Commentary: Putting Netflix’s Stranger Things in a 1980s mental hospital has its dark side

For Dennis Downey and James Conroy, editors of Pennhurst and the Struggle for Disability Rights, Pennhurst represents “one of the great, if unrecognized, freedom struggles of the 20th century”, fanning the flames of global deinstitutionalization and independent living movements.

After Pennhurst closed, most Western countries began closing institutions. This independent living movement was a precursor to the 2006 United Nations Convention on the Rights of Persons with Disabilities.

Article 19 of the convention obliges signatory nations to guarantee “the equal right of all persons with disabilities to live in the community, with choices equal to those of others”.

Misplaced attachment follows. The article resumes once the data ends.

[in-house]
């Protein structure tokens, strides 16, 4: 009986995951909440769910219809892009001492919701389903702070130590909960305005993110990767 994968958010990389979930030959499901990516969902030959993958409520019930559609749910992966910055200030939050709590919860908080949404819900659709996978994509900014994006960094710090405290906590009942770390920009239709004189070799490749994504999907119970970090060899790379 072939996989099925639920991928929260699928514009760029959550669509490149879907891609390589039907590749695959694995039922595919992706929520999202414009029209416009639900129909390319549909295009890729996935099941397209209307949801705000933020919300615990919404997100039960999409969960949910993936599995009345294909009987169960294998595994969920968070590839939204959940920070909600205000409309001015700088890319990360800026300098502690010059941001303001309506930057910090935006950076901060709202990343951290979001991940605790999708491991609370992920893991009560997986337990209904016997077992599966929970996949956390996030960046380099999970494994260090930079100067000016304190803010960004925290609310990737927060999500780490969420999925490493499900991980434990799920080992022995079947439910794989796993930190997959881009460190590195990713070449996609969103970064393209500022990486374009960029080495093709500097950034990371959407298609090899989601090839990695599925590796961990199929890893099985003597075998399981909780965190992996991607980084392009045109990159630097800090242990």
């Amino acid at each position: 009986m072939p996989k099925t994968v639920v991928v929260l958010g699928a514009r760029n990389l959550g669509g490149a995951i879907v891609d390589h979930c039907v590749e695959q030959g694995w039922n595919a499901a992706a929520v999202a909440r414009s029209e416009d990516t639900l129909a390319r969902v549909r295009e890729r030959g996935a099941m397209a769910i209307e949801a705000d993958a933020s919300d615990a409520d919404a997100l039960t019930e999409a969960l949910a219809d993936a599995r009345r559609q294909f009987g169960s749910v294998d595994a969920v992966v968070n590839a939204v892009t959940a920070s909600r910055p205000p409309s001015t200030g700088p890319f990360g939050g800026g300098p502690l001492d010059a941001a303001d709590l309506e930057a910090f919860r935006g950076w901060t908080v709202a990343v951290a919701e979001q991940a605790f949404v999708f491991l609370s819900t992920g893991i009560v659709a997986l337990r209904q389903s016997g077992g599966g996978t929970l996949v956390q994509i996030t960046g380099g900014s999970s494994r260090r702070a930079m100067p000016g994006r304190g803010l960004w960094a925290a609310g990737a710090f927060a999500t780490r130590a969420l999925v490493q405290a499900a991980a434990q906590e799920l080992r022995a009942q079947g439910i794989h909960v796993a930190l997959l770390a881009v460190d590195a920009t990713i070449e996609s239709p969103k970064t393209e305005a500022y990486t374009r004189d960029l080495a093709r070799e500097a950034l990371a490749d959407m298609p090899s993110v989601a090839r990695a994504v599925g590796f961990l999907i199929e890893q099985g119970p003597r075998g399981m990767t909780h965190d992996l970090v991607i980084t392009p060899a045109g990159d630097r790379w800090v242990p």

And Article 12 asks signatory nations to recognize that all citizens, regardless of disability, have “legal personality” and should therefore enjoy autonomy and respect.

The convention charges signatory nations with an unequivocal obligation to firmly make traumatic experiences of institutionalization a thing of the past, while recognizing and preserving stories of trauma as stories of dignity and respect.

A WORLD TRADE OF DARK TOURISM

Pennhurst is one of many “haunted” tourist attractions around the world inspired by the traumatized lives of people with disabilities.

A hemisphere away, high on a hill overlooking the rural town of Ararat in western Victoria, Australia, stands the Aradale Lunatic Asylum, the location of the famous J-Ward.